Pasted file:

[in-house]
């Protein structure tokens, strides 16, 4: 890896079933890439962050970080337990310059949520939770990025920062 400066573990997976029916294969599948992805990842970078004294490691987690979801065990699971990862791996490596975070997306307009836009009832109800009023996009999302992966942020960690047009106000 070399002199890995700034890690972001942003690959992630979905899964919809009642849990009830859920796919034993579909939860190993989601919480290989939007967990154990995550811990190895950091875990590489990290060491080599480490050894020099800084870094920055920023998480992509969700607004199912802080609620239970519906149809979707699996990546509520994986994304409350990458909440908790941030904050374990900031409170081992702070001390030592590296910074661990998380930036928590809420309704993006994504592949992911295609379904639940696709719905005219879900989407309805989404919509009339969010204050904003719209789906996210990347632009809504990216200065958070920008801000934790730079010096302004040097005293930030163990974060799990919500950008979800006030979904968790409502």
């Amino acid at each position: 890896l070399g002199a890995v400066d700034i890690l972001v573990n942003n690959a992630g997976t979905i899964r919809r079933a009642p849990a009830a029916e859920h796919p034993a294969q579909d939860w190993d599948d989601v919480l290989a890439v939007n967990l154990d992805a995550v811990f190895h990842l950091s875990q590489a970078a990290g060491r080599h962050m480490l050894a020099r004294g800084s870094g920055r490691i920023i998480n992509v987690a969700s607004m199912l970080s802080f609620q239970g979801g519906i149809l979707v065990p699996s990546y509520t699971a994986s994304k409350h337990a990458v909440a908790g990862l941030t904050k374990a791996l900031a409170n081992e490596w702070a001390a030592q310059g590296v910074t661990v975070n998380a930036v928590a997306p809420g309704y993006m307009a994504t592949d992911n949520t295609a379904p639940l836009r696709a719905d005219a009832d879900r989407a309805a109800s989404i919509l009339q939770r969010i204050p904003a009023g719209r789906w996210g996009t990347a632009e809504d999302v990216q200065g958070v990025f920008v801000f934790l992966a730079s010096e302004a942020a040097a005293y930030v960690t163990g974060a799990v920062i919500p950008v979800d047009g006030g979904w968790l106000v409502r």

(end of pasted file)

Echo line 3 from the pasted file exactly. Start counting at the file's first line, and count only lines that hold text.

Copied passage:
């Amino acid at each position: 890896l070399g002199a890995v400066d700034i890690l972001v573990n942003n690959a992630g997976t979905i899964r919809r079933a009642p849990a009830a029916e859920h796919p034993a294969q579909d939860w190993d599948d989601v919480l290989a890439v939007n967990l154990d992805a995550v811990f190895h990842l950091s875990q590489a970078a990290g060491r080599h962050m480490l050894a020099r004294g800084s870094g920055r490691i920023i998480n992509v987690a969700s607004m199912l970080s802080f609620q239970g979801g519906i149809l979707v065990p699996s990546y509520t699971a994986s994304k409350h337990a990458v909440a908790g990862l941030t904050k374990a791996l900031a409170n081992e490596w702070a001390a030592q310059g590296v910074t661990v975070n998380a930036v928590a997306p809420g309704y993006m307009a994504t592949d992911n949520t295609a379904p639940l836009r696709a719905d005219a009832d879900r989407a309805a109800s989404i919509l009339q939770r969010i204050p904003a009023g719209r789906w996210g996009t990347a632009e809504d999302v990216q200065g958070v990025f920008v801000f934790l992966a730079s010096e302004a942020a040097a005293y930030v960690t163990g974060a799990v920062i919500p950008v979800d047009g006030g979904w968790l106000v409502r």